GRANITEVILLE — Gary Player has seen golf come a long way in a career that has spanned more than six decades.
He traveled by Greyhound bus when he first played in the United States in the 1950s, and his three Masters Tournament victories earned him a combined $100,000.
Jet travel is now common for professional golfers, and Bubba Watson earned $1,620,000 for his Masters win two weeks ago.
But Player, who addressed the 54 participants in this week’s Junior Invitational at Sage Valley on Tuesday night, isn’t complaining. Instead, he wants golf’s future generations to appreciate how good they have it.
“I think the word that comes to mind tonight is gratitude,” Player said. “How lucky they are. Most young people in the world don’t have a TV, they don’t have a shower, they don’t have a bath, they don’t have white sheets on their bed, they don’t have a school to go to, they don’t have three meals a day, they don’t have clothes every day.
“This is something we’ve got to get through mainly to young American children because there has been a massive sense of entitlement in the youth of America today. And they’re not entitled to a … thing.”
Player, 78, overcame his humble origins growing up in South Africa to become one of golf’s greatest players. He is one of only five golfers to win all four of the game’s major events in his career. In 1961 he became the first international golfer to win the Masters, and he added victories at Augusta National Golf Club in 1974 and 1978.
Now an honorary starter at the Masters alongside Arnold Palmer and Jack Nicklaus, Player competed in the Masters a record 52 times and holds numerous tournament records.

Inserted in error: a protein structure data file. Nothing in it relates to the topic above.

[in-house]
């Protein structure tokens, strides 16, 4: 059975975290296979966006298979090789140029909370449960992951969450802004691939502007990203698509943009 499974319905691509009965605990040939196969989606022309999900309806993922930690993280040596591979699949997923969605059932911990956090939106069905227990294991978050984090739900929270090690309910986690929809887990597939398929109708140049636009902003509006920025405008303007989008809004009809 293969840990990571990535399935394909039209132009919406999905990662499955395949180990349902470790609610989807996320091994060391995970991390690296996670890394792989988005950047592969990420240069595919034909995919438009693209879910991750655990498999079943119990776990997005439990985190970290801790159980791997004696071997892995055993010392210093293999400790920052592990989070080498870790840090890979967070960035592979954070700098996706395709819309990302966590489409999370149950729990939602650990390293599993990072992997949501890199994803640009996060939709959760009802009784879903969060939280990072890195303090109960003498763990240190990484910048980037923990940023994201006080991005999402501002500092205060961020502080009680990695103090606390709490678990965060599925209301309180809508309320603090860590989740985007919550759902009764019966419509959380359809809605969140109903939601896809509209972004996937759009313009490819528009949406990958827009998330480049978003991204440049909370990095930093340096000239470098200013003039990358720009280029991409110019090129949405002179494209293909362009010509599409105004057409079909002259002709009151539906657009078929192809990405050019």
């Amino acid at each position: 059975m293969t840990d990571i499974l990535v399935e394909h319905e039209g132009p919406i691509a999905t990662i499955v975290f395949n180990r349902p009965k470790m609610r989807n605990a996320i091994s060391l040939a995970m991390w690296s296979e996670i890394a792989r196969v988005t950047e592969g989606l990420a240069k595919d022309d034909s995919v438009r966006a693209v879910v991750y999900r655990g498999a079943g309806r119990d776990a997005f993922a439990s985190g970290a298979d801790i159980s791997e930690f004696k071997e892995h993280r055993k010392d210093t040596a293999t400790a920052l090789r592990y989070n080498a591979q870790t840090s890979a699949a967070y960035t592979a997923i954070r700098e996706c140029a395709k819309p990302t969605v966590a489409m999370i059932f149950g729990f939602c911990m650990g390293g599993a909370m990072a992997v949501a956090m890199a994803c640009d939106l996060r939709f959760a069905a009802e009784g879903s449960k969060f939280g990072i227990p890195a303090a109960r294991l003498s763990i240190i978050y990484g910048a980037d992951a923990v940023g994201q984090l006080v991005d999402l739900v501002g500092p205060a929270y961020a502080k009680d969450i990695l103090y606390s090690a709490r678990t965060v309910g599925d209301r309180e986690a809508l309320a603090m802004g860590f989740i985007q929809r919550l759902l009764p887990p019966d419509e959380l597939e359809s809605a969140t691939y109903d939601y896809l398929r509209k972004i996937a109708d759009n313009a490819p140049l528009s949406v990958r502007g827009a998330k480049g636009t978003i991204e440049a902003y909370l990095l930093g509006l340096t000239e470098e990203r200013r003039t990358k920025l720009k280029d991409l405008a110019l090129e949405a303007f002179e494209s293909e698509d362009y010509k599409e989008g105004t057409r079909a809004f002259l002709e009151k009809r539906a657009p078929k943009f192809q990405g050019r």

Player knows how he achieved those records.
“You’ve got to get out there, you’ve got to work and you’ve got to realize what made this the greatest country in the world is hard work, education and respect,” he said. “This is the kind of thing I try to get through to young people. Here they are playing on this luxurious golf course, everything paid for, living like a king and it didn’t even happen for me as a professional golfer.”
The Junior Invitational, presented by Electrolux, features the top 54 junior boys in the world. The 54-hole tournament will be held Thursday through Saturday at the private club.
The World Golf Hall of Fame member also delivered a message about the
importance of physical fitness. He earned his nickname Mr. Fitness for his devotion to staying in top physical shape and following a healthy diet.
“How do we get people to exercise?” asked Player, who demonstrated his vitality by dancing with two women on the stage when he was introduced. “It is easier to get a camel through the eye of a needle than to get an average young boy today in America to exercise and watch a diet and get his parents to insist upon it.”
With obesity and diabetes growing at alarming rates, Player offered two simple steps to a healthier lifestyle.
“I don’t tell people to go to a gym anymore,” he said. “All I say is walk. Walk 30 minutes per day and the other thing is to take your food and cut it in half. That’s all you’ve got to do. And you’ll be healthy.”
To prove his fitness, Player held two golf clubs up using only two fingers. Then he challenged any of the youth present to do the same thing. Even with an offer of cash, the two players who tried couldn’t do it.
Although golf as a sport is going through some tough times, Player is encouraged by what he sees from today’s youth. And he continues to tout its advantages over other sports such as football or tennis.
“I won a golf tournament at age 63,” he said. “I still today, at nearly 79, average 70. I can often beat my age by 12, 13 shots in a round.
“It enables you to travel. For young people to choose golf, it’s a game that teaches you manners, and it teaches you to win and it teaches you to lose. And you’re going to lose a lot more than you’re going to win. I don’t know any sport that compares to it.”